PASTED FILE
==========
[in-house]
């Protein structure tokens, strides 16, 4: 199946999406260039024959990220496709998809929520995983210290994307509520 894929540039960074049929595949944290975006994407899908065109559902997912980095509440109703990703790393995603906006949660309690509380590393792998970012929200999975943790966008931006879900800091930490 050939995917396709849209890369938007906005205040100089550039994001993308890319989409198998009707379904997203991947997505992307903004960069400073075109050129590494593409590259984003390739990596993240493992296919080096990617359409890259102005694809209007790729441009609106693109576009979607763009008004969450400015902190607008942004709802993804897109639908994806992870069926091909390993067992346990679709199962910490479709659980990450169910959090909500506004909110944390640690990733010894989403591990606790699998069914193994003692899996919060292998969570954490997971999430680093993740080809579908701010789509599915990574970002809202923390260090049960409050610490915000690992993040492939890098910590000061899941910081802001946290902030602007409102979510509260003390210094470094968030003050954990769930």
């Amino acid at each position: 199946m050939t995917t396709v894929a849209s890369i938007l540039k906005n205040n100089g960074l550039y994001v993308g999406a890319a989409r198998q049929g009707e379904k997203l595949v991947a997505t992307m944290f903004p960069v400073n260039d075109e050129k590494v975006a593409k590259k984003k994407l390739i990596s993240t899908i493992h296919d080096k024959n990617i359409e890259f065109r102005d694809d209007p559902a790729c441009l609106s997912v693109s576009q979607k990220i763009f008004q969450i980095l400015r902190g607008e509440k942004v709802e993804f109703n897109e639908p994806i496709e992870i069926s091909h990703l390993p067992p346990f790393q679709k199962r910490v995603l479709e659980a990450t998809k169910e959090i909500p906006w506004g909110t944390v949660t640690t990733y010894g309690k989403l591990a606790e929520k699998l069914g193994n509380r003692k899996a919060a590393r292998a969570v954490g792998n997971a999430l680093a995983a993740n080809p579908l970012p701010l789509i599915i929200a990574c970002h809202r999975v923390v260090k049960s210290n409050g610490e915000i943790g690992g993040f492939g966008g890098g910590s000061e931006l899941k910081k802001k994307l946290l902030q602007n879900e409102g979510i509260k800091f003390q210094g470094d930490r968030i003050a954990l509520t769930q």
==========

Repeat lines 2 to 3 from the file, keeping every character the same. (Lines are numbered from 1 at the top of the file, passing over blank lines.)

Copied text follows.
């Protein structure tokens, strides 16, 4: 199946999406260039024959990220496709998809929520995983210290994307509520 894929540039960074049929595949944290975006994407899908065109559902997912980095509440109703990703790393995603906006949660309690509380590393792998970012929200999975943790966008931006879900800091930490 050939995917396709849209890369938007906005205040100089550039994001993308890319989409198998009707379904997203991947997505992307903004960069400073075109050129590494593409590259984003390739990596993240493992296919080096990617359409890259102005694809209007790729441009609106693109576009979607763009008004969450400015902190607008942004709802993804897109639908994806992870069926091909390993067992346990679709199962910490479709659980990450169910959090909500506004909110944390640690990733010894989403591990606790699998069914193994003692899996919060292998969570954490997971999430680093993740080809579908701010789509599915990574970002809202923390260090049960409050610490915000690992993040492939890098910590000061899941910081802001946290902030602007409102979510509260003390210094470094968030003050954990769930």
């Amino acid at each position: 199946m050939t995917t396709v894929a849209s890369i938007l540039k906005n205040n100089g960074l550039y994001v993308g999406a890319a989409r198998q049929g009707e379904k997203l595949v991947a997505t992307m944290f903004p960069v400073n260039d075109e050129k590494v975006a593409k590259k984003k994407l390739i990596s993240t899908i493992h296919d080096k024959n990617i359409e890259f065109r102005d694809d209007p559902a790729c441009l609106s997912v693109s576009q979607k990220i763009f008004q969450i980095l400015r902190g607008e509440k942004v709802e993804f109703n897109e639908p994806i496709e992870i069926s091909h990703l390993p067992p346990f790393q679709k199962r910490v995603l479709e659980a990450t998809k169910e959090i909500p906006w506004g909110t944390v949660t640690t990733y010894g309690k989403l591990a606790e929520k699998l069914g193994n509380r003692k899996a919060a590393r292998a969570v954490g792998n997971a999430l680093a995983a993740n080809p579908l970012p701010l789509i599915i929200a990574c970002h809202r999975v923390v260090k049960s210290n409050g610490e915000i943790g690992g993040f492939g966008g890098g910590s000061e931006l899941k910081k802001k994307l946290l902030q602007n879900e409102g979510i509260k800091f003390q210094g470094d930490r968030i003050a954990l509520t769930q």